While you may be feeling healthy, a lung cancer screening checks your lungs and is a regular preventative health check, like a mammogram or a colonoscopy. Here, we’ll outline what you can do to take charge of your lung health.
What Is a Lung Cancer Screening?
Lung cancer screening is a process that’s used
to detect the presence of cancer in otherwise healthy people with a high risk
of lung cancer. Doctors use a low-dose computerized tomography (LDCT) scan of
your lungs to look for lung cancer. If it’s detected at an early stage, lung
cancer is more likely to be cured with treatment.
Who Should Get a Yearly Lung Cancer Screening?
Lung cancer screening is usually reserved for
people with the greatest risk of lung cancer, including:
- Older adults who are current or former smokers. Lung cancer screening is generally offered if you have no symptoms or personal history of lung cancer and are between 50-80 years old or were a former smoker who quit in the previous 15 years.
- People who’ve smoked heavily for many years. If you have a history of smoking for 20 pack-years or longer, you may want to consider getting a lung cancer screening.
- People who once smoked heavily but quit. If you were a heavy smoker for a long time, you may want to consider lung cancer screening.
- People in generally good health. If you have serious health problems, you may be less likely to benefit from lung cancer screening and more likely to experience problems from follow up tests. That’s why lung cancer screening is offered to people who are in generally good health.
- People with a history of lung cancer. If you were treated for lung cancer more than five years ago, you may want to consider getting a lung cancer screening.
- People with other risk factors for lung cancer. If you have a family history of lung cancer, chronic obstructive pulmonary disease (COPD), or have been exposed to asbestos or radon, discuss this with your medical provider.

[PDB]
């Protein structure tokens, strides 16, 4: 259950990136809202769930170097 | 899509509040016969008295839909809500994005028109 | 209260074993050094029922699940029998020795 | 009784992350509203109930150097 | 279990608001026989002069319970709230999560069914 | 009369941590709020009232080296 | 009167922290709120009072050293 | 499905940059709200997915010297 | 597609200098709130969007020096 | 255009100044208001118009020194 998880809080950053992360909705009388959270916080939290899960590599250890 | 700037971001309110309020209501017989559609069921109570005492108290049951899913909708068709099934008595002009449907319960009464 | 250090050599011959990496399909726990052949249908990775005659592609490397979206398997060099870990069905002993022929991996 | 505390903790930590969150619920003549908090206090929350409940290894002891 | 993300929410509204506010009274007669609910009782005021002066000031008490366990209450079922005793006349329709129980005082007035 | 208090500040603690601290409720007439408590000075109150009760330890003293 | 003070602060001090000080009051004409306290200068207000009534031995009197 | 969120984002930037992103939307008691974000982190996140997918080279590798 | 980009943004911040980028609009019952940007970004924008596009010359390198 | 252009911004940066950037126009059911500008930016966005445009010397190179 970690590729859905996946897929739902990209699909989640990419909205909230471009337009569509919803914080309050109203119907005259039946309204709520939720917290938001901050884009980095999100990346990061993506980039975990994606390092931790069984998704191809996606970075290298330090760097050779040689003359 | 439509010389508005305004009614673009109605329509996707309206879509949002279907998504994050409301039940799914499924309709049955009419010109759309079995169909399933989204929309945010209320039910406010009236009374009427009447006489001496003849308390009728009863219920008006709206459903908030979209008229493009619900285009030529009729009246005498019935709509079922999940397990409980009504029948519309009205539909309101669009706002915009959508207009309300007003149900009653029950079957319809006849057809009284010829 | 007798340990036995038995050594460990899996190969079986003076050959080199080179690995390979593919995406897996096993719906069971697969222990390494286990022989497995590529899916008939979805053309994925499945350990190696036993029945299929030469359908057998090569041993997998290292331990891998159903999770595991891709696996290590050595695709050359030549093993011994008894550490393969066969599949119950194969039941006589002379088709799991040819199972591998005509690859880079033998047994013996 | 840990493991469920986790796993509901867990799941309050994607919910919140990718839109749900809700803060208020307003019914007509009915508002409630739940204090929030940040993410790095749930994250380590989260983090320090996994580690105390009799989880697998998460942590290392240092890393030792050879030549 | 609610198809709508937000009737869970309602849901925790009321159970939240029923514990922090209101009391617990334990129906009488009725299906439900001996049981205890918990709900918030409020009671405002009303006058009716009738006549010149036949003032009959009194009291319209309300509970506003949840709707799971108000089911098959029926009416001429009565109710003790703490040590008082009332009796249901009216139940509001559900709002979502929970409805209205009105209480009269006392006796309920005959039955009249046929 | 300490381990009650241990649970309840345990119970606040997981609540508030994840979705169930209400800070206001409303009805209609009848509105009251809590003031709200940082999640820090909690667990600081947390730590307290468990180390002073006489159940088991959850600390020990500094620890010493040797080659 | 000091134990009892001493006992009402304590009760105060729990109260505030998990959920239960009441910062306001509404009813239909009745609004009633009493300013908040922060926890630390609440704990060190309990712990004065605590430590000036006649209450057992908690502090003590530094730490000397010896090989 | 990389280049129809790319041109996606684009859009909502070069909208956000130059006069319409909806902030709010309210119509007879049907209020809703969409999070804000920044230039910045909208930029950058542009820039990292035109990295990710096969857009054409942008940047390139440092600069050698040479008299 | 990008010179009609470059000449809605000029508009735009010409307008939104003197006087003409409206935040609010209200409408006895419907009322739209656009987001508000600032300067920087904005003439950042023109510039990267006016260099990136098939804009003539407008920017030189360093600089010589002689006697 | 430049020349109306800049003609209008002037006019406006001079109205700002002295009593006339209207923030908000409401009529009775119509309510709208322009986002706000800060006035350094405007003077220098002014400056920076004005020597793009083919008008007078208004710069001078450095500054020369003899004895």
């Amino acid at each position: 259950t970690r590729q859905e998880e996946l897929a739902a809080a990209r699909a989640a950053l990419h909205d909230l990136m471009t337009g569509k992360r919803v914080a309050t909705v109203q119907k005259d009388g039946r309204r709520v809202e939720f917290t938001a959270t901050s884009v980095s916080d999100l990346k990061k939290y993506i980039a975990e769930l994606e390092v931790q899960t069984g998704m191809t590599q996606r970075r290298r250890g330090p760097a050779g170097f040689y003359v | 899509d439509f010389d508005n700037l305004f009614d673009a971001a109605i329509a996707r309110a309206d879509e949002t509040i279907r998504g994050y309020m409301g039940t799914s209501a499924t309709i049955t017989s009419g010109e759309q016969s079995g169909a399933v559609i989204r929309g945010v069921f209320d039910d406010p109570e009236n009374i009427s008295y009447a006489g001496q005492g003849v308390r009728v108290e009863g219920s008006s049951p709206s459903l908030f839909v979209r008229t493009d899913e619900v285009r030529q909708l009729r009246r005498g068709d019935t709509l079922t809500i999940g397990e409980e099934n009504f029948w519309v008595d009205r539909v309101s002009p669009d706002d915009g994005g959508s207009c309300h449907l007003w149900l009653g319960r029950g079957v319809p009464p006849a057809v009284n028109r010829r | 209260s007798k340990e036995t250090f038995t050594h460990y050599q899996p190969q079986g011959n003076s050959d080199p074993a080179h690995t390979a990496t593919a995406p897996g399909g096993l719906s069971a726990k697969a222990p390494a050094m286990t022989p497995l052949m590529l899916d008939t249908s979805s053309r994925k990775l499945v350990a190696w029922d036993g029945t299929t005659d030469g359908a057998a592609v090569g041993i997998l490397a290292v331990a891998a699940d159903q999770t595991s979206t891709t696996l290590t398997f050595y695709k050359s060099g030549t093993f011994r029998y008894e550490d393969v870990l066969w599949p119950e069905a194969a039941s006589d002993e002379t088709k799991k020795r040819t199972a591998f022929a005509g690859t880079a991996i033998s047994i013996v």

What Happens Before, During, and After Your Lung Cancer Screening?
- Before your lung
meet with your Baptist Healthcare provider to discuss the benefits and risks
associated with lung cancer screening. Known as a shared decision-making visit,
you and your healthcare provider will make the decision about screening
together. It’s important to note that just because your provider’s recommending
a screening it doesn’t mean that they think you have lung cancer. If you decide
on screening, your healthcare provider will create a written order and refer
you to a screening location.
- During your screening: Limited preparation may be needed, which
will be detailed by your provider. You won’t need to change your clothes as
long as they don’t contain any metal. Don’t worry – there aren’t any needles or
medicines needed for screening. The LDCT procedure only takes a few minutes
where you’ll lie on your back while pictures of your lungs are taken.
- After your screening: A specialist will read
your scan, report the results, then someone from the screening location or your
healthcare team will discuss the results with you.
What if I Have Anxiety About a Scanning?
Also known as “scanxiety,” it’s normal to have anxiety about your yearly lung cancer screening. It’s important to know that most people who are scanned don’t have lung cancer. About 86% of people screened will have negative results. It’s also possible the scan reveals an abnormality that your doctor will want to be aware of surveillance and observation.
What Should I Ask My Doctor About a Lung Cancer Screening?
When you meet with your Baptist Health provider make sure to ask the following questions:
- Is lung cancer
screening recommended for me?
- How do I know if my
insurance covers LDCT screening?
- What are the benefits
and risks of LDCT screening?
- How will I get the
results of my LDCT scan?
- What tools are
available to help me quit smoking?
Want to Learn More About Lung Cancer Screening?
To find out whether a lung screening is right
for you, schedule
an appointment with a Baptist Health Provider today.